Reference report: "Nanoscale probing of image dipole interactions in a metallic nanostructure," Chad Ropp, Zachary Cummins, Sanghee Nah, John T. Fourkas, Benjamin Shapiro, Edo Waks, Nature Communications, 19 March 2015; Doi:10.1038/ncomms7558 http://www.
Phillip F. Schewe | EurekAlert!
European particle-accelerator community publishes the first industry compendium
26.04.2018 | Fraunhofer-Institut für Organische Elektronik, Elektronenstrahl- und Plasmatechnik FEP
Subnano lead particles show peculiar decay behavior
26.04.2018 | Ernst-Moritz-Arndt-Universität Greifswald
Magnetic resonance imaging, or MRI, is a widely used medical tool for taking pictures of the insides of our body. One way to make MRI scans easier to read is...
At the Hannover Messe 2018, the Bundesanstalt für Materialforschung und-prüfung (BAM) will show how, in the future, astronauts could produce their own tools or spare parts in zero gravity using 3D printing. This will reduce, weight and transport costs for space missions. Visitors can experience the innovative additive manufacturing process live at the fair.
Powder-based additive manufacturing in zero gravity is the name of the project in which a component is produced by applying metallic powder layers and then...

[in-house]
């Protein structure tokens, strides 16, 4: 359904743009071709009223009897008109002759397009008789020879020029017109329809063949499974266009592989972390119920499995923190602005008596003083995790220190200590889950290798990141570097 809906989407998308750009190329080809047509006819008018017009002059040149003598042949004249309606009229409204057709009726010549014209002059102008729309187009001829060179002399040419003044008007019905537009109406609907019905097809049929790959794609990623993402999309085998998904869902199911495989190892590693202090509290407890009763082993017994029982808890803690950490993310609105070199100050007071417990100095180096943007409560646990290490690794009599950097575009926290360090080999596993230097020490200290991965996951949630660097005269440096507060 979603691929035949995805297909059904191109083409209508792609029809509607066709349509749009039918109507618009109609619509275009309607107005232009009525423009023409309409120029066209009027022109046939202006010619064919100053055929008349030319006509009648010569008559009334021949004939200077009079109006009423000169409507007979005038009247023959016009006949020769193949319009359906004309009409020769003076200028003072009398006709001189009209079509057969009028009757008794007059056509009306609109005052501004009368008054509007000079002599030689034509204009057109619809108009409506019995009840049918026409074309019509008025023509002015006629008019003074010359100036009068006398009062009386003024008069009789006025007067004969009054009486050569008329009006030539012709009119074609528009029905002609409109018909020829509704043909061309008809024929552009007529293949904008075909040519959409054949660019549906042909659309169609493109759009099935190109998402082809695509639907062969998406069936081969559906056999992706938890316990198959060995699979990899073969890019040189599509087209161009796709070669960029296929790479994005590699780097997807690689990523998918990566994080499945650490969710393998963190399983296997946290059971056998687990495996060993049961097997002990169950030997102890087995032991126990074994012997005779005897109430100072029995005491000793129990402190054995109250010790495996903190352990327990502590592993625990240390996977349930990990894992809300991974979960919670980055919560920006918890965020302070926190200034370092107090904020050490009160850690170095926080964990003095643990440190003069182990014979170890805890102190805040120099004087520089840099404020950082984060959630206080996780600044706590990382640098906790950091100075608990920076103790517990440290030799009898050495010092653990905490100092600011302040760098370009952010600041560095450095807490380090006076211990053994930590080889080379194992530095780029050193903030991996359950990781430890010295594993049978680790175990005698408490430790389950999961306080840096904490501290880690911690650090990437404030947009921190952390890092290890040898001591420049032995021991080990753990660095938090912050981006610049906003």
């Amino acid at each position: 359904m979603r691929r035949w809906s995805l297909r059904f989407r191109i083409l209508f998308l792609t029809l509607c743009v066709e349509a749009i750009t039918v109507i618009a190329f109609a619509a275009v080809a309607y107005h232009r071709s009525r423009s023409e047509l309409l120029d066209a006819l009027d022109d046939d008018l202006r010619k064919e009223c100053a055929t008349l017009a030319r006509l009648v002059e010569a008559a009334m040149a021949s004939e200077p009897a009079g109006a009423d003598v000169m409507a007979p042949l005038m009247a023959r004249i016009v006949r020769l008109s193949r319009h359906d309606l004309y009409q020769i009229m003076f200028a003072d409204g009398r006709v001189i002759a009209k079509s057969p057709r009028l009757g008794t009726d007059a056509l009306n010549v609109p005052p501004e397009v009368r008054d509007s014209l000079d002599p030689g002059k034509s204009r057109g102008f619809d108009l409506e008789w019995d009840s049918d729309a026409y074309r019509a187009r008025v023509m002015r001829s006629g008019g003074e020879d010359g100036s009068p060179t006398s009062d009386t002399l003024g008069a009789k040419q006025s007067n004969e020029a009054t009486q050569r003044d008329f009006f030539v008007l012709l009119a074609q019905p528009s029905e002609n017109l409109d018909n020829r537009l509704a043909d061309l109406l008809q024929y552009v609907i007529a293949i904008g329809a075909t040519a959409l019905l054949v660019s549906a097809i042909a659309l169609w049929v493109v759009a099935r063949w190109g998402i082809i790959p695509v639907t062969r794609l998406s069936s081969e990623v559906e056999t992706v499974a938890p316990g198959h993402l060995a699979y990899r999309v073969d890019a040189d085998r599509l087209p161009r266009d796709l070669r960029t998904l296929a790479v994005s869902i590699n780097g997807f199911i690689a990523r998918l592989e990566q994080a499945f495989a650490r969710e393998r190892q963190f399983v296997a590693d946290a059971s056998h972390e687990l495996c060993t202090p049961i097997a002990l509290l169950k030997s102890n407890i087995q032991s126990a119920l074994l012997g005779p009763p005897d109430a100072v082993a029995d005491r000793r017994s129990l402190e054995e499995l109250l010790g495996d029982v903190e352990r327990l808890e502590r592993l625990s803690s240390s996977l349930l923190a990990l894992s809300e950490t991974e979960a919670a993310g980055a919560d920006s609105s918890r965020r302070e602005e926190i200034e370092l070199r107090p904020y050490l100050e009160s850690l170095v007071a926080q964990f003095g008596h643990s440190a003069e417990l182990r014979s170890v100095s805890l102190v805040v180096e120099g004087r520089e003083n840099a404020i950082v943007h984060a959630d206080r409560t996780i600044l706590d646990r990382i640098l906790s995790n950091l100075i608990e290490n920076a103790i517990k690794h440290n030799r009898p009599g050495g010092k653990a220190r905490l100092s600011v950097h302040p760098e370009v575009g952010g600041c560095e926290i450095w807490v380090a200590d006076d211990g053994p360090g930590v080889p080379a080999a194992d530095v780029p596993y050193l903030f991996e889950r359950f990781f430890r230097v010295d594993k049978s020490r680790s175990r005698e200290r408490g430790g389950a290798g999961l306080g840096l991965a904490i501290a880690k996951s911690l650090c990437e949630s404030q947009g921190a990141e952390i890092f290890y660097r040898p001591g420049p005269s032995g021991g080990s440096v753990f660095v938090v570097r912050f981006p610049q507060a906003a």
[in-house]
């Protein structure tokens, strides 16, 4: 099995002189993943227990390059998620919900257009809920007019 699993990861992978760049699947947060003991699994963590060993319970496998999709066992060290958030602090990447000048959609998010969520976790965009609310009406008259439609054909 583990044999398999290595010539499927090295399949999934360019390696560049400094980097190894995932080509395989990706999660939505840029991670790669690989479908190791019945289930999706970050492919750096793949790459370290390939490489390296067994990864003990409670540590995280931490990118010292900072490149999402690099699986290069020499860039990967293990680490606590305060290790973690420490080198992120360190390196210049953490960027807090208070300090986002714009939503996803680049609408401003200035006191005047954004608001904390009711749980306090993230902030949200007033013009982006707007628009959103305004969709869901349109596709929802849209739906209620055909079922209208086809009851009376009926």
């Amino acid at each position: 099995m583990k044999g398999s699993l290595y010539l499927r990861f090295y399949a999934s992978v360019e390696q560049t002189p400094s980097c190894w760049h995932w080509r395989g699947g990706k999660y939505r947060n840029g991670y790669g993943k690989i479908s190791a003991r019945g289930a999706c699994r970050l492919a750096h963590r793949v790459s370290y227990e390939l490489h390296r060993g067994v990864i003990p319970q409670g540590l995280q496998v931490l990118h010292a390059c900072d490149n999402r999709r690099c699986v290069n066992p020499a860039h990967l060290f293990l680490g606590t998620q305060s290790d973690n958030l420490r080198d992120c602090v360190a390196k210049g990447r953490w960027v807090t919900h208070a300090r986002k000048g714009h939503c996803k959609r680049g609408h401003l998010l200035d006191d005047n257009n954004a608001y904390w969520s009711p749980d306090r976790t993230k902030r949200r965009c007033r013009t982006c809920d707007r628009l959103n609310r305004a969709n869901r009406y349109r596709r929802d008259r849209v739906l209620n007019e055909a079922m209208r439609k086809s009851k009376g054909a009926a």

Physicists at the Laboratory for Attosecond Physics, which is jointly run by Ludwig-Maximilians-Universität and the Max Planck Institute of Quantum Optics, have developed a high-power laser system that generates ultrashort pulses of light covering a large share of the mid-infrared spectrum. The researchers envisage a wide range of applications for the technology – in the early diagnosis of cancer, for instance.
Molecules are the building blocks of life. Like all other organisms, we are made of them. They control our biorhythm, and they can also reflect our state of...
University of Connecticut researchers have created a biodegradable composite made of silk fibers that can be used to repair broken load-bearing bones without the complications sometimes presented by other materials.
Repairing major load-bearing bones such as those in the leg can be a long and uncomfortable process.
Study published in the journal ACS Applied Materials & Interfaces is the outcome of an international effort that included teams from Dresden and Berlin in Germany, and the US.
Scientists at the Helmholtz-Zentrum Dresden-Rossendorf (HZDR) together with colleagues from the Helmholtz-Zentrum Berlin (HZB) and the University of Virginia...
13.04.2018 | Event News
12.04.2018 | Event News
09.04.2018 | Event News
26.04.2018 | Physics and Astronomy
26.04.2018 | Life Sciences
26.04.2018 | Medical Engineering